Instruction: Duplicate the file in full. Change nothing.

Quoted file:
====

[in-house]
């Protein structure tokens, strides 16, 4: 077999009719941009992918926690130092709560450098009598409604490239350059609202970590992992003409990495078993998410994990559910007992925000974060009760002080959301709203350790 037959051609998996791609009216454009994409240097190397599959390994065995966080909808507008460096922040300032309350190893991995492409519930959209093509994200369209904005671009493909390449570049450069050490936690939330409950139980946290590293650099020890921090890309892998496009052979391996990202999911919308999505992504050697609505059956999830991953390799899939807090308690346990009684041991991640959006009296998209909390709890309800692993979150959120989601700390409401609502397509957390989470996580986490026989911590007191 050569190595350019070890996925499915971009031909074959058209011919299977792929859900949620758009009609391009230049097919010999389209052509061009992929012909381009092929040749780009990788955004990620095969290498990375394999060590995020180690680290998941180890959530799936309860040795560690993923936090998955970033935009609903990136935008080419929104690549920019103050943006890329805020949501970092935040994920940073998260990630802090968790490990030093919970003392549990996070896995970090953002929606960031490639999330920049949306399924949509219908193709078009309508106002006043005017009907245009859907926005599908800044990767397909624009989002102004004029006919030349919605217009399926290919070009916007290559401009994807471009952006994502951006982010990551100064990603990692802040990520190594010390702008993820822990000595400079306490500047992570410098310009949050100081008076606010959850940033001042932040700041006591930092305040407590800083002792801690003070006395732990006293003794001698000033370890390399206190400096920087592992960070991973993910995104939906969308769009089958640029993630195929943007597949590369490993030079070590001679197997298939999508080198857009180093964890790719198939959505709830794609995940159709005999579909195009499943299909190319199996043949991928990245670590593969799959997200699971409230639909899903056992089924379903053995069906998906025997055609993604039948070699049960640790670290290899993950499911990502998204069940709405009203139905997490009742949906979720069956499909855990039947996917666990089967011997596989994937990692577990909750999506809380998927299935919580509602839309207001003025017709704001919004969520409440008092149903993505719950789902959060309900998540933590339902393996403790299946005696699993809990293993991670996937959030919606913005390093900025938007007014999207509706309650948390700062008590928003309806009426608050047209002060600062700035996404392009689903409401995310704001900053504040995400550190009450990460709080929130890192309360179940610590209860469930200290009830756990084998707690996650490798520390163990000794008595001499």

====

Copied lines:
[in-house]
């Protein structure tokens, strides 16, 4: 077999009719941009992918926690130092709560450098009598409604490239350059609202970590992992003409990495078993998410994990559910007992925000974060009760002080959301709203350790 037959051609998996791609009216454009994409240097190397599959390994065995966080909808507008460096922040300032309350190893991995492409519930959209093509994200369209904005671009493909390449570049450069050490936690939330409950139980946290590293650099020890921090890309892998496009052979391996990202999911919308999505992504050697609505059956999830991953390799899939807090308690346990009684041991991640959006009296998209909390709890309800692993979150959120989601700390409401609502397509957390989470996580986490026989911590007191 050569190595350019070890996925499915971009031909074959058209011919299977792929859900949620758009009609391009230049097919010999389209052509061009992929012909381009092929040749780009990788955004990620095969290498990375394999060590995020180690680290998941180890959530799936309860040795560690993923936090998955970033935009609903990136935008080419929104690549920019103050943006890329805020949501970092935040994920940073998260990630802090968790490990030093919970003392549990996070896995970090953002929606960031490639999330920049949306399924949509219908193709078009309508106002006043005017009907245009859907926005599908800044990767397909624009989002102004004029006919030349919605217009399926290919070009916007290559401009994807471009952006994502951006982010990551100064990603990692802040990520190594010390702008993820822990000595400079306490500047992570410098310009949050100081008076606010959850940033001042932040700041006591930092305040407590800083002792801690003070006395732990006293003794001698000033370890390399206190400096920087592992960070991973993910995104939906969308769009089958640029993630195929943007597949590369490993030079070590001679197997298939999508080198857009180093964890790719198939959505709830794609995940159709005999579909195009499943299909190319199996043949991928990245670590593969799959997200699971409230639909899903056992089924379903053995069906998906025997055609993604039948070699049960640790670290290899993950499911990502998204069940709405009203139905997490009742949906979720069956499909855990039947996917666990089967011997596989994937990692577990909750999506809380998927299935919580509602839309207001003025017709704001919004969520409440008092149903993505719950789902959060309900998540933590339902393996403790299946005696699993809990293993991670996937959030919606913005390093900025938007007014999207509706309650948390700062008590928003309806009426608050047209002060600062700035996404392009689903409401995310704001900053504040995400550190009450990460709080929130890192309360179940610590209860469930200290009830756990084998707690996650490798520390163990000794008595001499």